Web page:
Steven Jones made the biggest move Sunday at the final table of the World Series of Poker Main Event.
The real estate broker and recreational poker player from Scottsdale, Arizona, had about 40 percent of the chips in play when action at Horseshoe Las Vegas was halted with three players remaining.
The $10,000 buy-in No-limit Hold’em World Championship continues at 1:30 p.m. Monday at Horseshoe Las Vegas and is scheduled to play down to a winner.
The three remaining players from the record field of 10,043 entrants are guaranteed at least $4 million but are fighting for the first prize of $12.1 million.
“I did some studying on the day off, and it definitely helped in a lot of smaller spots,” Jones said. “There were some big spots that pretty much played themselves out, and I was fortunate enough to have some big hands in those spots, which was nice. But I couldn’t have asked for a better day.”
Jones won sizable pot from Germany’s Jan-Peter Jachtmann during four-handed play to vault into the lead a few hands before Jachtmann was sent to the rail when he ran into the pocket aces of Adam Walton.
Jones finished with 238 million chips, while professional poker player Daniel Weinman was second with 199 million chips. Walton, a Henderson resident who entered the day with the lead, will have 165.5 million.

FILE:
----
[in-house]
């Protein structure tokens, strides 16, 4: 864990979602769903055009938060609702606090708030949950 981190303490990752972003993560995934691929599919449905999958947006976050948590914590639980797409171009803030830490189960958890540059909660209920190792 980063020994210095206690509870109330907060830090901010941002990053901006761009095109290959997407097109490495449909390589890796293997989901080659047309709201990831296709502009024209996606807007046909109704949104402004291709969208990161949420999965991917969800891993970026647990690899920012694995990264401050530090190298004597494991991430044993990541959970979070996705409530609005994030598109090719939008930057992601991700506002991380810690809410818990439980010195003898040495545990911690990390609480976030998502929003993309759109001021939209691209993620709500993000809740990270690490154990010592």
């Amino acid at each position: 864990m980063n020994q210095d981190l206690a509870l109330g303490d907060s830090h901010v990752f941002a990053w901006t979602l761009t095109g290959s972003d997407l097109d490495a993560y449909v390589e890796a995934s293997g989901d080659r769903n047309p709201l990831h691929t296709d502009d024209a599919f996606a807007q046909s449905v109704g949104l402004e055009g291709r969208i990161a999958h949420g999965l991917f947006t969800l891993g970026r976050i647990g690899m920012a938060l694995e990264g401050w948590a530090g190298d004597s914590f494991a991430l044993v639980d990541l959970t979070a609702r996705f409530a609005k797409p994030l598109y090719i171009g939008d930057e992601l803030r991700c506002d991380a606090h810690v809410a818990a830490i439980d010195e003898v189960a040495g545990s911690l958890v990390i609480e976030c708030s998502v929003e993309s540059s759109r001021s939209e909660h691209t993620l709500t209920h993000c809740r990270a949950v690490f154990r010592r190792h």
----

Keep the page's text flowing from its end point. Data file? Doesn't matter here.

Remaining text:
The final three players are all from the U.S. The last American champion of the Main Event was John Cynn in 2018.
“It’s a dream,” Jones said. “I think it would be good to have someone who’s not a professional win. I think it’s just good for the sport in general.”
Jones, 35, is an experienced player with 23 career WSOP cashes before this Main Event run. His biggest was for $57,425 in the 2018 “Colossus” No-limit Hold’em event when he finished ninth.
After entering the final table second in chips, Jones scored two early eliminations to jump up the leaderboard.
First, he took out Italy’s Daniel Holzner in ninth place, then he knocked out professional poker player Toby Lewis, a Las Vegas resident originally from England, in seventh place.
Weinman coasted for most of the day, avoiding any tricky spots. The 35-year-old from Atlanta won several key pots to spin up his stack and eliminated Ruslan Prydryk of Ukraine in fifth place to briefly take over the chip lead.
“I probably was on the right side of the deck,” Weinman said. ” I had a couple of big pairs hold up in some big pots. I didn’t really get put to too many tough decisions. I think I probably played on the tighter side, which is kind of expected at a big final table like this.”
Walton, primarily a low- to mid-stakes cash and tournament pro, endured an up-and-down day at the final table. He dipped below 70 million chips during five-handed play but regained what he lost on the final hand when Jachtmann went all-in with king-queen after Walton just called a raise with pocket aces.
“When you (call with) aces on the button, you’re just like, ‘Please, big blind, jam. Please, big blind, jam,’ Walton said. “And then when big blind jams like that, you’re like, ‘That is exactly what I was hoping would happen.’”
Jachtmann earned $3 million for fourth place but fell short of becoming the third German in the past five years to win the Main Event.
Dean Hutchison of Scotland was card dead for most of the final table and went out in sixth place ($1.85 million).
Spain’s Juan Maceiras, the chip leader after Day 7, couldn’t find any traction at the final table. The son of legendary online poker player Juan Antonio Maceiras lost a big pot to Jones before going out in eighth place ($1.125 million).